# How to find circular references in Excel (with examples)

Updated 17 March 2023

If you've tried entering a formula in Excel and it's not working, you may have a circular reference. Circular references can slow down your workbook activities by causing miscalculations and errors. Learning how to find circular references ensures you eradicate them and increases the accuracy of your Excel spreadsheet. In this article, we discuss what a circular reference is and provide an example, before outlining how to find circular references in Excel, remove them and enable or disable them.

## What is a circular reference in Excel?

A circular reference occurs in Excel when a formula refers back to its cell. This reference can be direct or indirect. Circular references can repeat endlessly on a continuous loop, thereby slowing down workbook calculations. This is because it visits its cell more than once in its calculation chain, creating an infinite bounce-back effect.

When a cell contains a circular reference, the following message usually appears as a warning: 'Careful, we found one or more circular references in your workbook which might cause your formula to calculate incorrectly.' Upon closing this window, the cell containing the circular reference usually displays a zero or the last calculated value in the cell. Most circular references are accidental and the result of an indirect calculation.

Related: 15 helpful Microsoft Excel tips to use in the software

### Circular reference example

Cell A6 contains the sum of phone sales by using the formula 'A1:A5'. This is because cells A1 to A5 hold the sum of individual phone sales. By using this formula, cell A6 displays the total amount of the cells and therefore the total sum of phone sales. When inputting the formula, the person accidentally puts in 'A1:A6'. This prompts the function in the cell to perform a calculation that depends on the result of the exact calculation its performing since A6 is included in the calculation. This prompts Excel to issue a circular reference warning.

## How to find circular references in Excel

Learning how to find circular references in Excel is important for preventing them from skewing your calculations. To find circular references, follow these steps:

Open the Excel document containing circular references.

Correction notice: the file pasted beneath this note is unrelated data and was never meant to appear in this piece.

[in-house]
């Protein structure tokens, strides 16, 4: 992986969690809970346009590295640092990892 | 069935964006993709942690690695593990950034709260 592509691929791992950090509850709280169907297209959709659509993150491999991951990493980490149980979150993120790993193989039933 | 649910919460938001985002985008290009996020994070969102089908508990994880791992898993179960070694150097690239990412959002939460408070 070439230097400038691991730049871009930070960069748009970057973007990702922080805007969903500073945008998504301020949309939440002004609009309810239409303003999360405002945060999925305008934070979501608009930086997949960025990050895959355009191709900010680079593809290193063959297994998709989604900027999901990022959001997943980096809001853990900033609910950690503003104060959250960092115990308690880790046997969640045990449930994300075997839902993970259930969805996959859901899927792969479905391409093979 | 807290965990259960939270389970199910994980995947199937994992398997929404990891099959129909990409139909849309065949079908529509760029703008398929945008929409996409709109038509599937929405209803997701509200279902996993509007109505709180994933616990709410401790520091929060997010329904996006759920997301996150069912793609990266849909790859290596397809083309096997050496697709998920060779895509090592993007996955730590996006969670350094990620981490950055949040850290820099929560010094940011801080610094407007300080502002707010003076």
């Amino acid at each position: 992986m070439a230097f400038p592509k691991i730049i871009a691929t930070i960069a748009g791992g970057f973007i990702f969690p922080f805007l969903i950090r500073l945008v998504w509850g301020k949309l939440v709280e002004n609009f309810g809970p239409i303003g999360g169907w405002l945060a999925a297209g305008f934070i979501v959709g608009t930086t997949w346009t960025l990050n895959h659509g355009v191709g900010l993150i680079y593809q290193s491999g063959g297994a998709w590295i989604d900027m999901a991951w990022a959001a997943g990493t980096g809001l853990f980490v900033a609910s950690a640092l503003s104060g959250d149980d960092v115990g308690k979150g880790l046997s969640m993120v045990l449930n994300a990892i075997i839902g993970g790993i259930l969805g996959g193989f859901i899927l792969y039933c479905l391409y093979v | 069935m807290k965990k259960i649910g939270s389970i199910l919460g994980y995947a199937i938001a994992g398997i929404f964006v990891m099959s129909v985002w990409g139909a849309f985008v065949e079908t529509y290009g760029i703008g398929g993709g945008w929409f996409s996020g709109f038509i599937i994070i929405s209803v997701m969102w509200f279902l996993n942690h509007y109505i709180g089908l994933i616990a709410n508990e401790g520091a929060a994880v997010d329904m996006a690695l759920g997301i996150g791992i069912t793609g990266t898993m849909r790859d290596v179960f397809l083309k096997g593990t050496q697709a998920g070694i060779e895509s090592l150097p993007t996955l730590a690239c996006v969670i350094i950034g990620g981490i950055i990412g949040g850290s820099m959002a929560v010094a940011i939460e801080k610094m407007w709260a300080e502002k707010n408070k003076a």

Click the 'Formulas' tab in the ribbon menu.

Click the arrow next to 'Error Checking'.

Select 'Circular References' to find out where the last entered circular reference is in the document.

Click on the cell listed under 'Circular References' to navigate directly to that cell.

Upon doing this, the status bar displays a message notifying you that you've found all circular references present in your workbook and displays the location of one of the cells in your worksheet.

If circular references are present in other worksheets on your Excel document, the status bar reads 'Circular References' but doesn't provide you with a cell address. Upon finding a circular reference, you can either choose to remove it or replace it with a workable function. Note that you're unable to use this location feature if you've manually enabled the 'Iterative Calculation' option.

## Removing circular references in Excel

There is no mechanism in Microsoft Excel that allows you to remove all circular references with a simple button click. The software requires you to locate each circular reference individually using the above steps. Yet it's possible to trace the relationships between cells and formulas using Trace Precedent and Trace Dependent features, thereby speeding up the removal process.

The former draws a line showing you which cells affect the selected cell. This allows you to trace cells that provide data to a formula of the cell. Trace Dependents show you which cells contain formulas that reference the selected cell. This helps you locate cells that are dependent on the active cell. These features draw lines between the cells to demonstrate how they affect one another. Steps on how to display the race arrows include:

Open the Excel spreadsheet containing circular references.

Go to the 'Formulas' tab on the top ribbon menu.

Locate the 'Formula Auditing' group.

Click either the 'Trace Dependents' or 'Trace Precedents' option.

When you've finished, click the 'Remove Arrows' button underneath 'Trace Dependents'. Alternatively, you can use the following shortcuts to display trace arrows:

Trace Precedents: Alt+T U T

Trace Dependents: Alt+T U D

## Direct vs. indirect circular reference